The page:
Even USA Today wouldn’t have letters to the editor this bad.
I know what you’re going to think” that I have some ridiculous obsession with the dictionary. That I spend all my nights thinking about the new word I’m going to learn the next day, and that I have a huge wall-hanging devoted to Webster and Roget. Well I don’t. This entry is entirely coincidental, and should be noted as such.
Some days you wake up and look to the newspaper to find highly (by “highly”, I mean “moderately”) intelligent and informative discussion on world issues. Today, that was not the case. I enjoy reading the letters to the editor, just to see what some idiot is complaining about this time. The thing about letters to the editor that interests me the most is that, in order to actually get a letter published, you have to be so offended by something that you’d actually take the time to sit down and write a whole, long diatribe and then actually send it in to the newspaper. The length of time that this takes is usually what weeds out the people who are just kinda annoyed, from those who are genuine activists. I mean, I think it would usually be a two-day operation, and by the second day, you’d re-read it, say “This isn’t worth complaining about”, rip up the paper, and throw it away. Again, today, that was not the case.
What follows may indeed be the stupidest letter to the editor I’ve EVER read. And I mean EVER. The letter in question refers to an article on the front page (of which the merits will be discussed later) of the Allentown Morning Call’s October 5th edition. The article was in regards to what I’m sure is the gala event of the lexicographical calendar” the unveiling of this year’s new Webster’s Dictionary words. I imagine it to be like a car show, where they lift the sheet off of a big sign with the word on it, and everyone in the audience OOHs and AHHHs. Anyway, seeing as how it’s the dictionary, and it has just about every word imaginable, it’s getting harder to find new words to put in every year. This year, one of the “words” is… I’m not kidding, “Bikini wax”. I guess this is justified, as this phrase has an entirely (by “entirely”, I mean “somewhat”) different meaning than just the sum of the two words.
You wouldn’t think that someone would be offended by a dictionary. But someone was. Monicaann F. Spade of Allentown was bold enough to write the following letter.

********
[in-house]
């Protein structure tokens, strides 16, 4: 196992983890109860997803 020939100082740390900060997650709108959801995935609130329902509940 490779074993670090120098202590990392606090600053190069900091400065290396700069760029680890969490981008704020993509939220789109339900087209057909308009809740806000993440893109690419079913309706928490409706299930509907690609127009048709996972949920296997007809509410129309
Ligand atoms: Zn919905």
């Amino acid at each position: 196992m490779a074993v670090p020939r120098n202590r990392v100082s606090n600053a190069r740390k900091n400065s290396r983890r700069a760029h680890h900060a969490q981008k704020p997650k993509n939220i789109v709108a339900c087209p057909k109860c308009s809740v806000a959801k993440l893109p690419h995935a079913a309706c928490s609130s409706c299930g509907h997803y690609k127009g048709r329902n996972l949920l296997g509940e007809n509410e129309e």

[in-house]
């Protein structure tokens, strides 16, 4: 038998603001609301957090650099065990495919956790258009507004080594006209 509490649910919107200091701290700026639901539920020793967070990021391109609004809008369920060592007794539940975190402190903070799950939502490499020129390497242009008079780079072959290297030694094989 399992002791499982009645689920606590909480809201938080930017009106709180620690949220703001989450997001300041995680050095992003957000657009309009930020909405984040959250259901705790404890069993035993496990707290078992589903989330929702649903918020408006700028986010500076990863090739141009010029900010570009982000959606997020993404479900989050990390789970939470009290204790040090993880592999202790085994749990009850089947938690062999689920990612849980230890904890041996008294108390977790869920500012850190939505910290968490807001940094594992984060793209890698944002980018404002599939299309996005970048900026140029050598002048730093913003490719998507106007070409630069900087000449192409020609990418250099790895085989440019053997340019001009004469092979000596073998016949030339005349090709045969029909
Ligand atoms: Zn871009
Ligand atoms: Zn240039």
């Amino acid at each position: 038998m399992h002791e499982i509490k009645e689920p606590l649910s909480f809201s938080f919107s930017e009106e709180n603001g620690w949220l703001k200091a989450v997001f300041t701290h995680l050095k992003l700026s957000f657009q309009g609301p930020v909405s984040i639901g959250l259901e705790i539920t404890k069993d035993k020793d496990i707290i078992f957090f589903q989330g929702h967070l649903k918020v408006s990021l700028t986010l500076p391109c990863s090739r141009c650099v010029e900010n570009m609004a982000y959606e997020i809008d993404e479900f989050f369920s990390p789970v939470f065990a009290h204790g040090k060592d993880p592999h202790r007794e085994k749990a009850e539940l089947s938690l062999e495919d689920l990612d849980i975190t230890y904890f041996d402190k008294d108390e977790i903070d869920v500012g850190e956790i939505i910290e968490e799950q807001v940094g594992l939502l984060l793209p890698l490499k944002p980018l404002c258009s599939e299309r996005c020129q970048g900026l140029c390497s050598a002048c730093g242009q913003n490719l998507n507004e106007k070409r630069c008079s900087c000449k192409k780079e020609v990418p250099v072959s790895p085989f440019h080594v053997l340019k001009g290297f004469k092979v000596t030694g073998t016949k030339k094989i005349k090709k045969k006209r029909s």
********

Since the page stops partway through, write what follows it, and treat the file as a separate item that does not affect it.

“Regarding the Oct. 5 article “Check Latest Dictionary”: Did they have to put in “Bikini wax?” Isn’t anything private anymore? What happened to good, clean dictionary words?”
I’m not exactly sure what Dictionary this person is reading (perhaps the “My First Dictionary”), but in mine, I can find at least ten examples of words that you couldn’t even say on FX at eleven at night. “Good, clean, dictionary words”. Does this man/woman not understand that the purpose of the dictionary isn’t to be selective in what words are chosen to be in it? It’s a damn dictionary. Its job is to include every word and abbreviated phrase in the language so that someone knows what it is.
Imagine you’re a woman and you come from France or somewhere like that. You don’t know English, and you make new friends who decide that before your big trip to Laguna Beach or wherever, you all should go for a bikini wax. Having no idea what they’re saying, and possibly (going solely on the stereotypes here) being against bikini waxes, you go to look it up in the dictionary, except it’s not there. You see bikini: swimsuit, and wax: (probably a scientific description of the makeup of wax). You think “oh, I’m getting a new swimsuit made out of this wonderful waterproof material”. You’re screwed.
Three questions about this person cross my mind. 1) Why would you take offense to this, or even care, especially after the newspaper printed, in gruesome detail, the crimes committed by 22 ex-ministers against children; the article that totally ruined my morning and week for that matter? 2) Why would you feel the actual need to write a letter to a newspaper that can do nothing about the Dictionary’s policies (maybe hoping to spark a protest of something incredibly stupid?), and 3) Why would you ignore the more important issue of “Why the hell is this article on the front page anyway, instead of a more important story which was probably buried in the back of the section?”
Anyway, I think you get my point.
This letter to the editor receives 1 star as it was the most dumb and unwarranted complaint I’ve ever read in the paper, but it provided me with five minutes of laughter and fifteen minutes worth of review fodder.